Tea and Sympathy

Robert Anderson's poignant drama Tea and Sympathy might have premiered on Broadway in 1953, but David Rainey, director of the current Back Porch production, says the issues it discusses are as fresh and relevant as ever. ''It's the story of [Tom,] a young boy who’s going through an awkward time in his life,'' Rainey says. ''He doesn't fit in; he never has. And he's being persecuted because some people suspect him of being a homosexual. It's set in the 1950s, but it's really pertinent now. There are strong parallels between that time and now.'' Jacob Perkel appears as Tom, with Joanne Hubbard as Laura, the headmaster's wife and Tom's strongest ally, much to the headmaster's disgust.

One of the qualities that drew Rainey to the play was its lack of hard, fast answers for the audience. ''There's a lot of ambiguity. As far as whether Tom is or isn't gay, I think people will draw their own conclusions, but they might draw different conclusions based on what they see. And there are some questions about other characters in the play, about whether or not they might be gay and are hiding it or maybe haven’t even recognized it yet.''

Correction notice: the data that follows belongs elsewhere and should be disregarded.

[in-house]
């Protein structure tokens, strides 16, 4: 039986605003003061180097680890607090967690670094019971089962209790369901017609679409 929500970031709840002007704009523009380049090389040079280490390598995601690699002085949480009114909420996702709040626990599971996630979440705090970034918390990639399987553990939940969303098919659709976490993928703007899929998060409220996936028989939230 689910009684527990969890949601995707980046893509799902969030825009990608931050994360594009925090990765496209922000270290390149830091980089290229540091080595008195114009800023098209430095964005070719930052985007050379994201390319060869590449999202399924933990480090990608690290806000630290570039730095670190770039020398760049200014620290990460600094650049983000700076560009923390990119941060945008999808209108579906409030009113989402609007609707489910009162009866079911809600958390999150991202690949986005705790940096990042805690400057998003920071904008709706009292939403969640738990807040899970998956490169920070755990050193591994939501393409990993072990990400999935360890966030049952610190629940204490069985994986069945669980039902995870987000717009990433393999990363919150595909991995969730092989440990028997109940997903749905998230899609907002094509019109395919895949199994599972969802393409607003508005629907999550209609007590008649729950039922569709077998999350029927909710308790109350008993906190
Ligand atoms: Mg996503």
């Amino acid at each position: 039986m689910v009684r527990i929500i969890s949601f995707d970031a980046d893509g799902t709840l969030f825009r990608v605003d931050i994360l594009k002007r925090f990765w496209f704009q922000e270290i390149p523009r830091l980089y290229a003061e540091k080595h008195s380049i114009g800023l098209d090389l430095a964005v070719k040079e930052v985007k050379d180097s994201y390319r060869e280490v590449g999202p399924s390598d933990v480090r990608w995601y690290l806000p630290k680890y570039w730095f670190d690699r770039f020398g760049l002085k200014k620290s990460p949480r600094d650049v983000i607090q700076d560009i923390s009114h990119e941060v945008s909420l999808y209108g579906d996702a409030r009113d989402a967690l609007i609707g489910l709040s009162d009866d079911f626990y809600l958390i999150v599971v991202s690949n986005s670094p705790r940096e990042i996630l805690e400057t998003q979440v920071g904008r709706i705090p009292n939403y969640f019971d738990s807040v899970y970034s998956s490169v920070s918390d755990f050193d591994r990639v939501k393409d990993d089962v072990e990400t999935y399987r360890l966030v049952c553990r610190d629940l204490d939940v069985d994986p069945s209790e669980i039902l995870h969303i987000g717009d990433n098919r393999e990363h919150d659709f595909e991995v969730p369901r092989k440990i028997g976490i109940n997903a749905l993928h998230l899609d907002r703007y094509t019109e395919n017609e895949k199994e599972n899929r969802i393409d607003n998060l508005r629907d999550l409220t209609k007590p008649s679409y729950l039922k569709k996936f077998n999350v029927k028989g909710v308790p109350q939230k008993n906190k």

Asked if he was tempted to update the 1950s setting to contemporary times, Rainey says no. ''I tend not to play with [the story] too much. Some directors are very good at doing that, but I tend to look at what the playwright wrote and stick to that. In this particular play, it would be difficult to re-conceptualize it or modernize it. What we can do is to tell a clear story in such a way that a modern audience can get it.''

7:30 p.m. Thursdays, 8 p.m. Fridays and Saturdays, 3 p.m. Sundays. Through August 18. Main Street Theater Rice Village, 2540 Times Boulevard. For information, call 713-524-6706 or visit thebackporchplayers.com. $30.
Thursdays-Sundays. Starts: Aug. 1. Continues through Aug. 18, 2013

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Olivia Flores Alvarez